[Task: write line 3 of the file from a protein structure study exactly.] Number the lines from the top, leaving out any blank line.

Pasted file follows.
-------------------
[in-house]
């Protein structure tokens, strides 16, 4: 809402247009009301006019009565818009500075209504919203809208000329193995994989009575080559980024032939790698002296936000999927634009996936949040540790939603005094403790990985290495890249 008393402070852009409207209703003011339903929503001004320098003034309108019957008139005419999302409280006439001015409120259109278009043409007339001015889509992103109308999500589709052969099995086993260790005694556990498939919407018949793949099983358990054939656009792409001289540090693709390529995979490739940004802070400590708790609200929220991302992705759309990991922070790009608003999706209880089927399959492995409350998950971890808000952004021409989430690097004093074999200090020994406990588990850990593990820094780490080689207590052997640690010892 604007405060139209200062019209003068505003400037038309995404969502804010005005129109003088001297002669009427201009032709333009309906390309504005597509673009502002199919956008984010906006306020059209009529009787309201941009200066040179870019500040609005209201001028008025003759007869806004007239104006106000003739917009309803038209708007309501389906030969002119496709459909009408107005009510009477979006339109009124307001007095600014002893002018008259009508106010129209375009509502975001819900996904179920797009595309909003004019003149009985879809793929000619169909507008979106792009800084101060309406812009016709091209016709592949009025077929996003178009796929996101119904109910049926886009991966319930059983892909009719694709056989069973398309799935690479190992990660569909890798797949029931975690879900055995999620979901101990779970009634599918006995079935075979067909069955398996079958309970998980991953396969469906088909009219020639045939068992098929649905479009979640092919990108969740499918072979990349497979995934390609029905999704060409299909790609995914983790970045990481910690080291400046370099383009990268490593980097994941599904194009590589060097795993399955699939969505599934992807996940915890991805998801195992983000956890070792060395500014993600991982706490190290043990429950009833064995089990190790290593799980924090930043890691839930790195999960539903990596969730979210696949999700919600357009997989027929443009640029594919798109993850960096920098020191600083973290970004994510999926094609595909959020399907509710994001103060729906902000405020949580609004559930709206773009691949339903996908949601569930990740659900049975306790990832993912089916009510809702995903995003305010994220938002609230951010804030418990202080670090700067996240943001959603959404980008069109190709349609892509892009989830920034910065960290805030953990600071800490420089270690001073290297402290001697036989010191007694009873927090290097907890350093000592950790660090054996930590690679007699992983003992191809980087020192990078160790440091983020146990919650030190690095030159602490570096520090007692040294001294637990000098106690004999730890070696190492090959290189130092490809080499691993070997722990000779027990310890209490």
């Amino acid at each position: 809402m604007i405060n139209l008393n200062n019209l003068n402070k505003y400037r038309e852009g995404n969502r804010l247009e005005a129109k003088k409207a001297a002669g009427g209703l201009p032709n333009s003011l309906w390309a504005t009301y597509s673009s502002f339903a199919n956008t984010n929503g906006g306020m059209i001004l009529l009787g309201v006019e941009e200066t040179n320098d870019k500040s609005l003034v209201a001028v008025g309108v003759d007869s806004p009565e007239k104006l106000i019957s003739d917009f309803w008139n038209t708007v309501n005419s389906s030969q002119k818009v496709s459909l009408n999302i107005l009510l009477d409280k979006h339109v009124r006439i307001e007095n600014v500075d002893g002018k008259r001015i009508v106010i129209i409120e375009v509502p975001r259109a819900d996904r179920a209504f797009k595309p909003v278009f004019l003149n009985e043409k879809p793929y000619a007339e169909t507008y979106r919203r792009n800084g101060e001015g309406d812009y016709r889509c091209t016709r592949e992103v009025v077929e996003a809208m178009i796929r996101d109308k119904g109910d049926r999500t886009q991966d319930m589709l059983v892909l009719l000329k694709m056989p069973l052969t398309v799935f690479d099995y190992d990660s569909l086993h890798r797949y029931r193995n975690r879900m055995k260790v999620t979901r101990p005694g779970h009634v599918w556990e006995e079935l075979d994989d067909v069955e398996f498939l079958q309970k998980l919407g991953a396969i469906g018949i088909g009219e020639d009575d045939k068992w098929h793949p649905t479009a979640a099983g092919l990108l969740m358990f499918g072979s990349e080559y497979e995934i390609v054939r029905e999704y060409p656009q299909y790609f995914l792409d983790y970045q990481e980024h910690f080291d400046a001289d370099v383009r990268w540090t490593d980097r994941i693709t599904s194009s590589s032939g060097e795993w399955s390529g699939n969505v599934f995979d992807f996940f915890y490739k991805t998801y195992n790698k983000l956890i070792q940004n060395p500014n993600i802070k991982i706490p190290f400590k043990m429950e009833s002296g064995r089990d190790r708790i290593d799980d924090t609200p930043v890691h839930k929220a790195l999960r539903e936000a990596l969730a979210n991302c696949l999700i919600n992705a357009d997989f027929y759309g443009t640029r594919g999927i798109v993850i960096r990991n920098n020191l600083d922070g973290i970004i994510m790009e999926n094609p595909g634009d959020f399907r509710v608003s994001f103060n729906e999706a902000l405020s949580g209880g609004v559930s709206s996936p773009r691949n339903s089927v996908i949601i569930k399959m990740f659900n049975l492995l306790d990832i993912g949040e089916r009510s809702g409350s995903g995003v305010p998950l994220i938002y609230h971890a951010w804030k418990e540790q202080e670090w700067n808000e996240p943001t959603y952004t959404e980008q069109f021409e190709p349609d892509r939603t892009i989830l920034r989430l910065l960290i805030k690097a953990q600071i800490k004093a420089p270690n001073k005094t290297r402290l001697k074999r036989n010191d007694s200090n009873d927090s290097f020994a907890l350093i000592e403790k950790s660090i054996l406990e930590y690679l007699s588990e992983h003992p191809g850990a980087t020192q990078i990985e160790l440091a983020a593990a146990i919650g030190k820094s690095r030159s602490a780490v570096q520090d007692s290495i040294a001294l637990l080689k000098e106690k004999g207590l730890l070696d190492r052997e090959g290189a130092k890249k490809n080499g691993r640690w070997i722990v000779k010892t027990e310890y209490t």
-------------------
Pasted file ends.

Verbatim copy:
């Amino acid at each position: 809402m604007i405060n139209l008393n200062n019209l003068n402070k505003y400037r038309e852009g995404n969502r804010l247009e005005a129109k003088k409207a001297a002669g009427g209703l201009p032709n333009s003011l309906w390309a504005t009301y597509s673009s502002f339903a199919n956008t984010n929503g906006g306020m059209i001004l009529l009787g309201v006019e941009e200066t040179n320098d870019k500040s609005l003034v209201a001028v008025g309108v003759d007869s806004p009565e007239k104006l106000i019957s003739d917009f309803w008139n038209t708007v309501n005419s389906s030969q002119k818009v496709s459909l009408n999302i107005l009510l009477d409280k979006h339109v009124r006439i307001e007095n600014v500075d002893g002018k008259r001015i009508v106010i129209i409120e375009v509502p975001r259109a819900d996904r179920a209504f797009k595309p909003v278009f004019l003149n009985e043409k879809p793929y000619a007339e169909t507008y979106r919203r792009n800084g101060e001015g309406d812009y016709r889509c091209t016709r592949e992103v009025v077929e996003a809208m178009i796929r996101d109308k119904g109910d049926r999500t886009q991966d319930m589709l059983v892909l009719l000329k694709m056989p069973l052969t398309v799935f690479d099995y190992d990660s569909l086993h890798r797949y029931r193995n975690r879900m055995k260790v999620t979901r101990p005694g779970h009634v599918w556990e006995e079935l075979d994989d067909v069955e398996f498939l079958q309970k998980l919407g991953a396969i469906g018949i088909g009219e020639d009575d045939k068992w098929h793949p649905t479009a979640a099983g092919l990108l969740m358990f499918g072979s990349e080559y497979e995934i390609v054939r029905e999704y060409p656009q299909y790609f995914l792409d983790y970045q990481e980024h910690f080291d400046a001289d370099v383009r990268w540090t490593d980097r994941i693709t599904s194009s590589s032939g060097e795993w399955s390529g699939n969505v599934f995979d992807f996940f915890y490739k991805t998801y195992n790698k983000l956890i070792q940004n060395p500014n993600i802070k991982i706490p190290f400590k043990m429950e009833s002296g064995r089990d190790r708790i290593d799980d924090t609200p930043v890691h839930k929220a790195l999960r539903e936000a990596l969730a979210n991302c696949l999700i919600n992705a357009d997989f027929y759309g443009t640029r594919g999927i798109v993850i960096r990991n920098n020191l600083d922070g973290i970004i994510m790009e999926n094609p595909g634009d959020f399907r509710v608003s994001f103060n729906e999706a902000l405020s949580g209880g609004v559930s709206s996936p773009r691949n339903s089927v996908i949601i569930k399959m990740f659900n049975l492995l306790d990832i993912g949040e089916r009510s809702g409350s995903g995003v305010p998950l994220i938002y609230h971890a951010w804030k418990e540790q202080e670090w700067n808000e996240p943001t959603y952004t959404e980008q069109f021409e190709p349609d892509r939603t892009i989830l920034r989430l910065l960290i805030k690097a953990q600071i800490k004093a420089p270690n001073k005094t290297r402290l001697k074999r036989n010191d007694s200090n009873d927090s290097f020994a907890l350093i000592e403790k950790s660090i054996l406990e930590y690679l007699s588990e992983h003992p191809g850990a980087t020192q990078i990985e160790l440091a983020a593990a146990i919650g030190k820094s690095r030159s602490a780490v570096q520090d007692s290495i040294a001294l637990l080689k000098e106690k004999g207590l730890l070696d190492r052997e090959g290189a130092k890249k490809n080499g691993r640690w070997i722990v000779k010892t027990e310890y209490t």